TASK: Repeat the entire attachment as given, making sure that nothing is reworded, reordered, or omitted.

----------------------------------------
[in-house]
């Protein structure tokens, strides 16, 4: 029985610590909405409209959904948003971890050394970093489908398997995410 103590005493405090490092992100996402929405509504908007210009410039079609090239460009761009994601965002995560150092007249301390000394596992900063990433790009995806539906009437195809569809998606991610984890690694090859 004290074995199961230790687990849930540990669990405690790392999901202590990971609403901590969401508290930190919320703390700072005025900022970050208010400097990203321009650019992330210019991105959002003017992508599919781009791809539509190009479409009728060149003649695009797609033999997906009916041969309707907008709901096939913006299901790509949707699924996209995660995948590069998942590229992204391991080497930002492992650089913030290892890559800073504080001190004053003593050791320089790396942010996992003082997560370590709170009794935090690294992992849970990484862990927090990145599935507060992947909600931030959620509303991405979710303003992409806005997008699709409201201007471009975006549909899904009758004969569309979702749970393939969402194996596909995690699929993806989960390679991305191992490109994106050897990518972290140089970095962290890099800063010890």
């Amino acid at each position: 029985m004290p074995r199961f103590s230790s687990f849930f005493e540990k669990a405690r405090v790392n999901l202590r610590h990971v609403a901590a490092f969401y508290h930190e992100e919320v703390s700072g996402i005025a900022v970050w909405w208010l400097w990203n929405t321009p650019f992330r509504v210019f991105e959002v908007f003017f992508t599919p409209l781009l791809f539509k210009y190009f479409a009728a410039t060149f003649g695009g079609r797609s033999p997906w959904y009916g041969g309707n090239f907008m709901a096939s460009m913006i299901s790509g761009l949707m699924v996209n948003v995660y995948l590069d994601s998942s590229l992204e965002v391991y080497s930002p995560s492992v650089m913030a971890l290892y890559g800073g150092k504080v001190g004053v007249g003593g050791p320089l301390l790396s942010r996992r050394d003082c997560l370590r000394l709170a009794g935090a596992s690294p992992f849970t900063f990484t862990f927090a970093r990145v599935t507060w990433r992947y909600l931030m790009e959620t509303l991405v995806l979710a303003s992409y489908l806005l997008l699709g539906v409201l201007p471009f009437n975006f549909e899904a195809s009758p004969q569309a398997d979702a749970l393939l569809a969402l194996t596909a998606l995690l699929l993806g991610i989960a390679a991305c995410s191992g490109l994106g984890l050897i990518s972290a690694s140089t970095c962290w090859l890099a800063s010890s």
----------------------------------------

[in-house]
């Protein structure tokens, strides 16, 4: 029985610590909405409209959904948003971890050394970093489908398997995410 103590005493405090490092992100996402929405509504908007210009410039079609090239460009761009994601965002995560150092007249301390000394596992900063990433790009995806539906009437195809569809998606991610984890690694090859 004290074995199961230790687990849930540990669990405690790392999901202590990971609403901590969401508290930190919320703390700072005025900022970050208010400097990203321009650019992330210019991105959002003017992508599919781009791809539509190009479409009728060149003649695009797609033999997906009916041969309707907008709901096939913006299901790509949707699924996209995660995948590069998942590229992204391991080497930002492992650089913030290892890559800073504080001190004053003593050791320089790396942010996992003082997560370590709170009794935090690294992992849970990484862990927090990145599935507060992947909600931030959620509303991405979710303003992409806005997008699709409201201007471009975006549909899904009758004969569309979702749970393939969402194996596909995690699929993806989960390679991305191992490109994106050897990518972290140089970095962290890099800063010890």
């Amino acid at each position: 029985m004290p074995r199961f103590s230790s687990f849930f005493e540990k669990a405690r405090v790392n999901l202590r610590h990971v609403a901590a490092f969401y508290h930190e992100e919320v703390s700072g996402i005025a900022v970050w909405w208010l400097w990203n929405t321009p650019f992330r509504v210019f991105e959002v908007f003017f992508t599919p409209l781009l791809f539509k210009y190009f479409a009728a410039t060149f003649g695009g079609r797609s033999p997906w959904y009916g041969g309707n090239f907008m709901a096939s460009m913006i299901s790509g761009l949707m699924v996209n948003v995660y995948l590069d994601s998942s590229l992204e965002v391991y080497s930002p995560s492992v650089m913030a971890l290892y890559g800073g150092k504080v001190g004053v007249g003593g050791p320089l301390l790396s942010r996992r050394d003082c997560l370590r000394l709170a009794g935090a596992s690294p992992f849970t900063f990484t862990f927090a970093r990145v599935t507060w990433r992947y909600l931030m790009e959620t509303l991405v995806l979710a303003s992409y489908l806005l997008l699709g539906v409201l201007p471009f009437n975006f549909e899904a195809s009758p004969q569309a398997d979702a749970l393939l569809a969402l194996t596909a998606l995690l699929l993806g991610i989960a390679a991305c995410s191992g490109l994106g984890l050897i990518s972290a690694s140089t970095c962290w090859l890099a800063s010890s």